April 1, 2014
The U.S. Chamber of Commerce has been voicing its opposition to the federal agencies against the proposed risk retention rules, holding that the rules could hamper the future formation of collateral loan obligations (CLO) and consequently raise financing costs for businesses.
The proposed risk retention rules, which are part of broader Dodd-Frank banking legislation, would require CLO managers to hold capital equal to 5 percent of each CLO issued. Due to the potentially large capital requirements needed, this could squeeze out many but the largest managers from the market. The U.S. Chamber of Commerce contends that CLOs are not "originate to distribute" securitizations. Such securitizations are commonly associated with certain types of mortgage-backed securities in which banks originate mortgages and then sell them for a fee to broker dealers to repackage into securities for resale. The leveraged loan and CLO market instead involves a number of third party CLO investment mangers analyzing and ultimately making investment decisions on loans available in the open market.
Citing a survey from the Loan Syndications and Trading Association (LSTA), the U.S. Chamber of Commerce contends that the proposed risk retention rules could shrink the market for future CLOs by over 70 percent. The risk retention rules had been put on the backburner in light of the December release of the Volcker Rule, but as written, risk retention will very likely have a larger impact on new CLO issuance than Volcker.
The re-proposal of the risk retention rules — which generally applies to all asset-backed securities — contains new provisions which are intended to regulate collateralized loan obligation transactions (“CLOs”). As more fully described below, for each CLO, the rule requires that either: a) the relevant CLO manager purchases a 5% vertical or horizontal interest (or combination thereof) in such CLO or b) the CLO purchases only tranches of loans in which the lead arranger retains a 5% interest. The good news is that the SEC and the other federal agencies have tried to craft a rule that recognizes some of the unique aspects of CLOs. The less good news is that the leveraged loans industry would have to make some potentially significant changes to the way it originates and distributes loans in order to accommodate one of the two methods for compliance with the rule.
Summary of Risk Retention Rule for CLOs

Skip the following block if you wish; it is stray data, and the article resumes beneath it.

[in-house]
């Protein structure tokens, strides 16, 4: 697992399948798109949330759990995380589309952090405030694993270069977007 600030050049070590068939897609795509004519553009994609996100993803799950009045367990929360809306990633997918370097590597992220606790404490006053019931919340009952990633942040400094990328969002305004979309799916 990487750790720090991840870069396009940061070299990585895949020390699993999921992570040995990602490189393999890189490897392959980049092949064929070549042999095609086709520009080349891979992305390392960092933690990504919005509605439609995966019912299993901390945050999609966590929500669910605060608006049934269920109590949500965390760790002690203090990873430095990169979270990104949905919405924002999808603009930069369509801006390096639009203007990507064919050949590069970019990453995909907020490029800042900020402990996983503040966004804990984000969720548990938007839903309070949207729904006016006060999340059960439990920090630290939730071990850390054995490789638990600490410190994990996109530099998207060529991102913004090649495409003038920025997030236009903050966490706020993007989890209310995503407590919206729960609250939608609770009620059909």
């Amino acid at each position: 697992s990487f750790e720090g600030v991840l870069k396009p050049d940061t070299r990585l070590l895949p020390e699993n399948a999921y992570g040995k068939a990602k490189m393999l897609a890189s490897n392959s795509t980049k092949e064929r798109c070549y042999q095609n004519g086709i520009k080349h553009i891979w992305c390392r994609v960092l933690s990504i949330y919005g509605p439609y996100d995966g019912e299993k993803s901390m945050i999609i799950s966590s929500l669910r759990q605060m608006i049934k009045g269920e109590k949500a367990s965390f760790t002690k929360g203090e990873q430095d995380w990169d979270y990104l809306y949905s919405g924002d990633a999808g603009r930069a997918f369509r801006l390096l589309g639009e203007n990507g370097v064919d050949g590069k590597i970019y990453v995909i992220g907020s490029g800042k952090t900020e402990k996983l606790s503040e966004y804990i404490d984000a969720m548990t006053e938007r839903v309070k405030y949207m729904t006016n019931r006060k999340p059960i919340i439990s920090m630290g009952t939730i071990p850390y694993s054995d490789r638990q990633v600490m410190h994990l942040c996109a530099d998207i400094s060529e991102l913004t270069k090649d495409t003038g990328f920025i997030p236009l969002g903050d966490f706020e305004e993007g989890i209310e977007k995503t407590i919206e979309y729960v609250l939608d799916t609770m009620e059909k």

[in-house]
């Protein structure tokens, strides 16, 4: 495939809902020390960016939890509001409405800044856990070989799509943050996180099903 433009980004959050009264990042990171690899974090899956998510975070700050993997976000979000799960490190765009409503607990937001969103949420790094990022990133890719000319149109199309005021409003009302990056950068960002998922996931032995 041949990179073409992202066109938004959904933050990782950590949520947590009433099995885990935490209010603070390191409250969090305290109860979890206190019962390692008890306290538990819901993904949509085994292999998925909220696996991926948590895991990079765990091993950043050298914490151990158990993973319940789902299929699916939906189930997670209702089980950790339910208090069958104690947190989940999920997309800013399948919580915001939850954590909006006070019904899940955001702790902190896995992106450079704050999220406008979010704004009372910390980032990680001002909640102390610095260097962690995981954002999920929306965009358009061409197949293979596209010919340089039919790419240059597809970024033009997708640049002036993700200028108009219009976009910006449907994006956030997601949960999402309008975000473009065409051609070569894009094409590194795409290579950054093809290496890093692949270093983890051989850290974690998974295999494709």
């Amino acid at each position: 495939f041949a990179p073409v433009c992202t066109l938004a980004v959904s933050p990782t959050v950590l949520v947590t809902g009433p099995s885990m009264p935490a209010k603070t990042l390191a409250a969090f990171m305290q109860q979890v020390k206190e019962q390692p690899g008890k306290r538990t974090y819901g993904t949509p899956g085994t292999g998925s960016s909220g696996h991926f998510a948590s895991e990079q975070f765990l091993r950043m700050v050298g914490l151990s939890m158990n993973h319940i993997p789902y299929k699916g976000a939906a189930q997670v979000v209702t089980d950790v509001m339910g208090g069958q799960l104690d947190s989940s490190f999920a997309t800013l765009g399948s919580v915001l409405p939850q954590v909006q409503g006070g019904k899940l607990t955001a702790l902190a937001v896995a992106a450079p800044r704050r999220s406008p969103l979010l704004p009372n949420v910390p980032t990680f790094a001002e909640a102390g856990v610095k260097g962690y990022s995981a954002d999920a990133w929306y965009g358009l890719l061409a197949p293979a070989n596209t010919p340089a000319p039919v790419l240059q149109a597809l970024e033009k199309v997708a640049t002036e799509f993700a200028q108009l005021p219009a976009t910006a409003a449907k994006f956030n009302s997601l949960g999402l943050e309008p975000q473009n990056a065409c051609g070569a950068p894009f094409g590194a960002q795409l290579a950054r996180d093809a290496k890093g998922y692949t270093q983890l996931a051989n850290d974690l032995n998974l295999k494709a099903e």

Section 941 of the Dodd Frank Wall Street Reform and Consumer Protection Act (the “Dodd Frank Act”) requires the “securitizer” of an asset-backed securities deal to retain at least 5% of exposure to the assets collateralizing such deal. In early 2011, the Board of Governors of the Federal Reserve System, Federal Deposit Insurance Corporation, Office of the Comptroller of the Currency, Department of Housing and Urban Development, Federal Housing Finance Agency and Securities and Exchange Commission (collectively, the “Agencies”) proposed a rule (the “Initial Proposal”) to implement this risk retention. On August 28, 2013, the Agencies issued a re-proposed rule (the “Re-Proposed Rule”) that amended the Initial Proposal based on comments received by the Agencies. Generally, the Re-Proposed Rule requires an originator or sponsor of a securitization (the “securitizer”) to retain 5% of the fair value of the asset-backed securities (“ABS”) issued in the applicable securitization (the “Retention Requirement”). A securitizer can satisfy the Retention Requirement in multiple ways. First, the securitizer could retain an interest in the most subordinate class of ABS equal to 5% of the fair value of the ABS issued in the relevant transaction (the “Horizontal Option”), where the projected cash flows of the transaction (as certified by the securitizer to investors on the closing date) demonstrate that the securitizer will not receive repayment of principal or other projected cashflow at a faster rate than is paid on all other ABS interests in the transaction. The Horizontal Option could also be satisfied through the establishment of a reserve account holding cash equal to 5% of the fair value of the ABS, where such cash would be available to the ABS issuer as a source of capital and released to the securitizer at a similar rate as payment under the Horizontal Option. Also the securitizer could retain 5% of the fair value of each class of ABS issued in the transaction (the “Vertical Option”). Finally, the securitizer could satisfy the Retention Requirement with any combination of the Horizontal Option and the Vertical Option in a total amount equal to at least 5% of the fair value of the ABS interests issued as part of the transaction. With respect to CLOs, the Initial Proposal stated that the “securitizer” of a CLO transaction would be the CLO manager (a “Manager”). The Re-Proposed Rule confirmed that the Manager will be considered the securitizer and therefore must satisfy the Retention Requirement (subject to the Proposed CLO Retention Alternative described below). While, unlike a sponsor or originator of an ABS deal, a Manager typically does not own the applicable collateral before creating the CLO, the Agencies stated that the Manager is a “securitizer” because it is “a person who organizes and initiates an asset-backed securities transaction by selling or transferring assets, either, directly or indirectly, including through an affiliate, to the issuer” of the securitization. The Agencies recognized that requiring Managers to satisfy the Retention Requirement could diminish competition in the industry and reduce the number of CLO issuances. As such, the Agencies created an alternative option (the “Proposed CLO Retention Alternative”) to satisfy the Retention Requirement for certain CLOs (“Open-Market CLOs”) meeting the following conditions: